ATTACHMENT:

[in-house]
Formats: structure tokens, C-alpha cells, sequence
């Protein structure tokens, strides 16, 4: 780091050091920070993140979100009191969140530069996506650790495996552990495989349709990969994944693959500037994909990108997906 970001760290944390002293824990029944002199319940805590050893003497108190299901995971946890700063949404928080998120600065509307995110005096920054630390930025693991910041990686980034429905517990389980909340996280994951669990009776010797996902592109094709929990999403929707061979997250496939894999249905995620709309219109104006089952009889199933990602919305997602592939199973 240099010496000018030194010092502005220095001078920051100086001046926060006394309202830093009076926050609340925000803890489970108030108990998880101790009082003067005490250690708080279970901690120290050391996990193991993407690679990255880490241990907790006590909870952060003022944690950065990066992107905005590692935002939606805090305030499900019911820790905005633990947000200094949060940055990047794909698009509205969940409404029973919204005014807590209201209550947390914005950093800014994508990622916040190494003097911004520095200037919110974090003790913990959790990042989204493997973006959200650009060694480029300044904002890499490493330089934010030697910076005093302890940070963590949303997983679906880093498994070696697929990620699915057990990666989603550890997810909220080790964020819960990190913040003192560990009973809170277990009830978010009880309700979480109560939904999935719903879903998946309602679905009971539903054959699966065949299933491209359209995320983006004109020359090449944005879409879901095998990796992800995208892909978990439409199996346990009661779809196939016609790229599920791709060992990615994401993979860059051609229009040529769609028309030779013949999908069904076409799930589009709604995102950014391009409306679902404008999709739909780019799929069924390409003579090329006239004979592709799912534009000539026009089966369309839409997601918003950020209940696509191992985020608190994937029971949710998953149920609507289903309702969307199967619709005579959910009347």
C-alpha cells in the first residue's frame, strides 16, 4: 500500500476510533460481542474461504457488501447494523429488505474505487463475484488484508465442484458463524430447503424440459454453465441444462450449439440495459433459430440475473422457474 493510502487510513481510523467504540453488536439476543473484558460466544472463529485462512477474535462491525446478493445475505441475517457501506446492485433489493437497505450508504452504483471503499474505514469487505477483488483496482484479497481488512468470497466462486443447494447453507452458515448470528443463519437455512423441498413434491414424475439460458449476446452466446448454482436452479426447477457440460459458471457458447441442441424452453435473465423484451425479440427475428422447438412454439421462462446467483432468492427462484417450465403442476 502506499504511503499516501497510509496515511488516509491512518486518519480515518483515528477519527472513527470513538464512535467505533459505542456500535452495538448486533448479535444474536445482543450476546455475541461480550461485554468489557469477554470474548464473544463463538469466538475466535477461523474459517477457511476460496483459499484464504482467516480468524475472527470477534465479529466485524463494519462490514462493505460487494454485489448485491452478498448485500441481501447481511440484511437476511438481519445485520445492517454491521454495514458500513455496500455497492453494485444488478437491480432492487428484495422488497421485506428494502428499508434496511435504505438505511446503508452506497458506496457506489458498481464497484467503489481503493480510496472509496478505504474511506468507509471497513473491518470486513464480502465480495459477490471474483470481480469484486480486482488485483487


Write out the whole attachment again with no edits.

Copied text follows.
[in-house]
Formats: structure tokens, C-alpha cells, sequence
């Protein structure tokens, strides 16, 4: 780091050091920070993140979100009191969140530069996506650790495996552990495989349709990969994944693959500037994909990108997906 970001760290944390002293824990029944002199319940805590050893003497108190299901995971946890700063949404928080998120600065509307995110005096920054630390930025693991910041990686980034429905517990389980909340996280994951669990009776010797996902592109094709929990999403929707061979997250496939894999249905995620709309219109104006089952009889199933990602919305997602592939199973 240099010496000018030194010092502005220095001078920051100086001046926060006394309202830093009076926050609340925000803890489970108030108990998880101790009082003067005490250690708080279970901690120290050391996990193991993407690679990255880490241990907790006590909870952060003022944690950065990066992107905005590692935002939606805090305030499900019911820790905005633990947000200094949060940055990047794909698009509205969940409404029973919204005014807590209201209550947390914005950093800014994508990622916040190494003097911004520095200037919110974090003790913990959790990042989204493997973006959200650009060694480029300044904002890499490493330089934010030697910076005093302890940070963590949303997983679906880093498994070696697929990620699915057990990666989603550890997810909220080790964020819960990190913040003192560990009973809170277990009830978010009880309700979480109560939904999935719903879903998946309602679905009971539903054959699966065949299933491209359209995320983006004109020359090449944005879409879901095998990796992800995208892909978990439409199996346990009661779809196939016609790229599920791709060992990615994401993979860059051609229009040529769609028309030779013949999908069904076409799930589009709604995102950014391009409306679902404008999709739909780019799929069924390409003579090329006239004979592709799912534009000539026009089966369309839409997601918003950020209940696509191992985020608190994937029971949710998953149920609507289903309702969307199967619709005579959910009347």
C-alpha cells in the first residue's frame, strides 16, 4: 500500500476510533460481542474461504457488501447494523429488505474505487463475484488484508465442484458463524430447503424440459454453465441444462450449439440495459433459430440475473422457474 493510502487510513481510523467504540453488536439476543473484558460466544472463529485462512477474535462491525446478493445475505441475517457501506446492485433489493437497505450508504452504483471503499474505514469487505477483488483496482484479497481488512468470497466462486443447494447453507452458515448470528443463519437455512423441498413434491414424475439460458449476446452466446448454482436452479426447477457440460459458471457458447441442441424452453435473465423484451425479440427475428422447438412454439421462462446467483432468492427462484417450465403442476 502506499504511503499516501497510509496515511488516509491512518486518519480515518483515528477519527472513527470513538464512535467505533459505542456500535452495538448486533448479535444474536445482543450476546455475541461480550461485554468489557469477554470474548464473544463463538469466538475466535477461523474459517477457511476460496483459499484464504482467516480468524475472527470477534465479529466485524463494519462490514462493505460487494454485489448485491452478498448485500441481501447481511440484511437476511438481519445485520445492517454491521454495514458500513455496500455497492453494485444488478437491480432492487428484495422488497421485506428494502428499508434496511435504505438505511446503508452506497458506496457506489458498481464497484467503489481503493480510496472509496478505504474511506468507509471497513473491518470486513464480502465480495459477490471474483470481480469484486480486482488485483487